Rev. Barnaby Feder, Minister
Rev. Barnaby Feder, Minister

Cicero, the great Roman politician and philosopher, called joy the simplest form of gratitude. That feels true to me. So let me start this month that builds toward Thanksgiving meals and Christmas spirit by wishing all of you a bounteous portion of joy as the days get steadily shorter and colder.

I fear, though, that we will miss out on a lot of reasons for gratitude if we look only for what brings us joy. And we need more than the available joy. The month begins with an election which, at best, will shift the political ground enough to offer slightly more protection to the most vulnerable among us. But the 2020 presidential campaign will begin in earnest as soon as the votes are counted. Everything that tears us apart will still be with us.

So we need to look also for courage. May we be grateful for moments when we find within ourselves – often with each other’s support – the gumption to stand up for the positive values UU’s affirm.

I hope we look for humility too. May you and I encounter many opportunities to be grateful for new ways of seeing the world and our- selves, especially those hard-won new perspectives that become visible only because we put aside our insistence that we know what is real and what is best. Perhaps those “I never thought of it that way before” moments will be upsetting. But in the end they may open doors we never noticed before. I know our Nov. 16 dinner-discussion of W hite Fragility will provide such an opportunity.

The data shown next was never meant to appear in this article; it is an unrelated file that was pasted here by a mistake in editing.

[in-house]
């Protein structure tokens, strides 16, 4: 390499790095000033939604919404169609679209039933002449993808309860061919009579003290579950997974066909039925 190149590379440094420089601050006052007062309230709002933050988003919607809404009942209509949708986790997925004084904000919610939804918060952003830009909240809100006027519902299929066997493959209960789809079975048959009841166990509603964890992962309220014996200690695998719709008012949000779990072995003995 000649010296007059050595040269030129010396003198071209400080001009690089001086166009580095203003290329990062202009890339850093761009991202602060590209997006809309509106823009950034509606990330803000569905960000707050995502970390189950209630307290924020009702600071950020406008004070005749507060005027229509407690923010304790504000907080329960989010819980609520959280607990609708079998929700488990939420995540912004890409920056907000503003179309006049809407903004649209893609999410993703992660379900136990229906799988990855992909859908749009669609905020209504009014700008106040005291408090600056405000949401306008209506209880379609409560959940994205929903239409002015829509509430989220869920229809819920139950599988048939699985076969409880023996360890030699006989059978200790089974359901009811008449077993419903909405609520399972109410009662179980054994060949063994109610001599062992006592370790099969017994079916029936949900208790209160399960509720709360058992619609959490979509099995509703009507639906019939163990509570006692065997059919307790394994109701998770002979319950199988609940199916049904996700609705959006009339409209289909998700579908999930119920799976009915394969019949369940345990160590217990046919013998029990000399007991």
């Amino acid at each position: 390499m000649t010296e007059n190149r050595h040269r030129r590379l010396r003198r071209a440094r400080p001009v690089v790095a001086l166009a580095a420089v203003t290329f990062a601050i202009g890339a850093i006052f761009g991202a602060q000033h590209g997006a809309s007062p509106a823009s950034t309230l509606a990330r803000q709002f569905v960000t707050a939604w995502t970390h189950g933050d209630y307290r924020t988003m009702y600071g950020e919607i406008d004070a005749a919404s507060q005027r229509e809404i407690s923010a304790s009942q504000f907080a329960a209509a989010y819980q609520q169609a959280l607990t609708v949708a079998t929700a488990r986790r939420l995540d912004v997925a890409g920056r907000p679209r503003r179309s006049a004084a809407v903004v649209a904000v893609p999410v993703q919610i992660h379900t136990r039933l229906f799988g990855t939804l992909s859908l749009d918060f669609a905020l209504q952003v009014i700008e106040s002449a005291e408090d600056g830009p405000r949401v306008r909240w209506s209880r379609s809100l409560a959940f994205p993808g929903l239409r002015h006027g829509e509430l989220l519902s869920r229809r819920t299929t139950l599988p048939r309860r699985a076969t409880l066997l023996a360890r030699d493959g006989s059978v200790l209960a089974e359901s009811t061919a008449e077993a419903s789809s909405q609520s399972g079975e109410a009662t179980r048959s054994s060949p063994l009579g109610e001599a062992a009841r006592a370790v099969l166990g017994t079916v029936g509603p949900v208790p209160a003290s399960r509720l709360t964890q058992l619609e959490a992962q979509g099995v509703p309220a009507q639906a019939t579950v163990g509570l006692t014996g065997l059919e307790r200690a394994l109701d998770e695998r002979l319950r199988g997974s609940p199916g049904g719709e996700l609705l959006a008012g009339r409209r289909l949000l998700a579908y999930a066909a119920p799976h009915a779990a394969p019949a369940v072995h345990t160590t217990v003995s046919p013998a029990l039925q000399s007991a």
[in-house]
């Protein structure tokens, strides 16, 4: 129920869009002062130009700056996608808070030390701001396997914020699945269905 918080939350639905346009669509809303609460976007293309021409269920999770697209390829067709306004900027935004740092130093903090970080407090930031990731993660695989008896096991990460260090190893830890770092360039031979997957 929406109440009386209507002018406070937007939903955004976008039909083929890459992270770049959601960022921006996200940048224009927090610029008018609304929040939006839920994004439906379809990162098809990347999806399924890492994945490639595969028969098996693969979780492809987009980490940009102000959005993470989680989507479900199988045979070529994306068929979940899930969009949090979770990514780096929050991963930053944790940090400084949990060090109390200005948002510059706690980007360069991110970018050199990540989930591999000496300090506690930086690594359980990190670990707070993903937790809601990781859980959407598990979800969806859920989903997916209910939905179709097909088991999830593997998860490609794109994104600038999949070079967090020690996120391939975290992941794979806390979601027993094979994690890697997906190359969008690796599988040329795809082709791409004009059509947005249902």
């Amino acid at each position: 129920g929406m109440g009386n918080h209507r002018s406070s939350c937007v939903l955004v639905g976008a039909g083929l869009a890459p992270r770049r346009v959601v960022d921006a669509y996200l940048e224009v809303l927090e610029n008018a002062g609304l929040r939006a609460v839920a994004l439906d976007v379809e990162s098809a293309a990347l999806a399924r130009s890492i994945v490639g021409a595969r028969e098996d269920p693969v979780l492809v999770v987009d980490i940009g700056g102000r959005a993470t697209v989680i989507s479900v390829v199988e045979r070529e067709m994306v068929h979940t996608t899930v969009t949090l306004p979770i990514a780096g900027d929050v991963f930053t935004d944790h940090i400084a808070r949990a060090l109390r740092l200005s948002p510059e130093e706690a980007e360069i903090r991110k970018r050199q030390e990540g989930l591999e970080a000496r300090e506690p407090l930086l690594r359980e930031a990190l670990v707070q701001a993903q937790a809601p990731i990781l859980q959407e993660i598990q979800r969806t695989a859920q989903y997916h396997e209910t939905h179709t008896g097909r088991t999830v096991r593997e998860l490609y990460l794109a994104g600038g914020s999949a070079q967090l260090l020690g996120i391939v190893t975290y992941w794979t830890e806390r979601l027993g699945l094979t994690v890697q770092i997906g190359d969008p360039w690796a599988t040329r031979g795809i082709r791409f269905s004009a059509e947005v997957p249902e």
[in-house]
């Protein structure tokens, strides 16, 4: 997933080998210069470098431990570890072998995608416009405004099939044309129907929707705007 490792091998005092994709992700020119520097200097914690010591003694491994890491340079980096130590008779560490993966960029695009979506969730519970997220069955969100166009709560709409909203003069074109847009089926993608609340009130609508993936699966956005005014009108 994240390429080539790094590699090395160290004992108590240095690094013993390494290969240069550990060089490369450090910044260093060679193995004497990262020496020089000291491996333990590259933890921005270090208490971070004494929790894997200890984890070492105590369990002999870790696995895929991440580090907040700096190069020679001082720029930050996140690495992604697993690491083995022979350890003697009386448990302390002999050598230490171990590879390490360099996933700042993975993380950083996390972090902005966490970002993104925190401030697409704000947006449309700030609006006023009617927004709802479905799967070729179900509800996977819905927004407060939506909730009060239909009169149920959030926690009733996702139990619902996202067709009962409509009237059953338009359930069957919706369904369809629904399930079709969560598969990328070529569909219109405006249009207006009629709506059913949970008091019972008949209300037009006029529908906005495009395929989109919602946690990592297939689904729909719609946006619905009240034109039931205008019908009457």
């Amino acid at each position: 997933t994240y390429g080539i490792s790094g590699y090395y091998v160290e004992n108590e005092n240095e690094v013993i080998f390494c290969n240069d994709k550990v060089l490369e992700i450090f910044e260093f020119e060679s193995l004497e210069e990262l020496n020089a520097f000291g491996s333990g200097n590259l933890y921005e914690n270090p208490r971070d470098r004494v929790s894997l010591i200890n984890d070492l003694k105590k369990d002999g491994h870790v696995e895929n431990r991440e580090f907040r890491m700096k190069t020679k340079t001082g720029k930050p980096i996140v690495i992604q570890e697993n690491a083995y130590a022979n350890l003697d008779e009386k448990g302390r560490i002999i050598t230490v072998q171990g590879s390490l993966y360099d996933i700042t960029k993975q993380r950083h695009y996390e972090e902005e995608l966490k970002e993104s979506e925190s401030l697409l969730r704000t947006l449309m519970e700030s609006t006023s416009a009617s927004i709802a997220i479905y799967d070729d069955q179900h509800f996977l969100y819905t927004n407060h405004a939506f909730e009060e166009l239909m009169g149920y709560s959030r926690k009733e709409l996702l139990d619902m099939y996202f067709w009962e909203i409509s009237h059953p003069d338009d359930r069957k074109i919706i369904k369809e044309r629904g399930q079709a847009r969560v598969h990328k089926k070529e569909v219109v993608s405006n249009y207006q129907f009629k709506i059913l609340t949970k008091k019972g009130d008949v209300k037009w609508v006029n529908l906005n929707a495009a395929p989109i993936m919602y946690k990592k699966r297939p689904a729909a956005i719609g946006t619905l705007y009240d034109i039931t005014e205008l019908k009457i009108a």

Most of all, lets look for hope. This November will confront us with invitations to despair. But together we can also notice joys, blessings and new possibilities that give us every reason to hope for better times. Hope will inspire us to live as Love calls us to. I’d say that’s the most complex form of gratitude, and it pairs nicely with joy.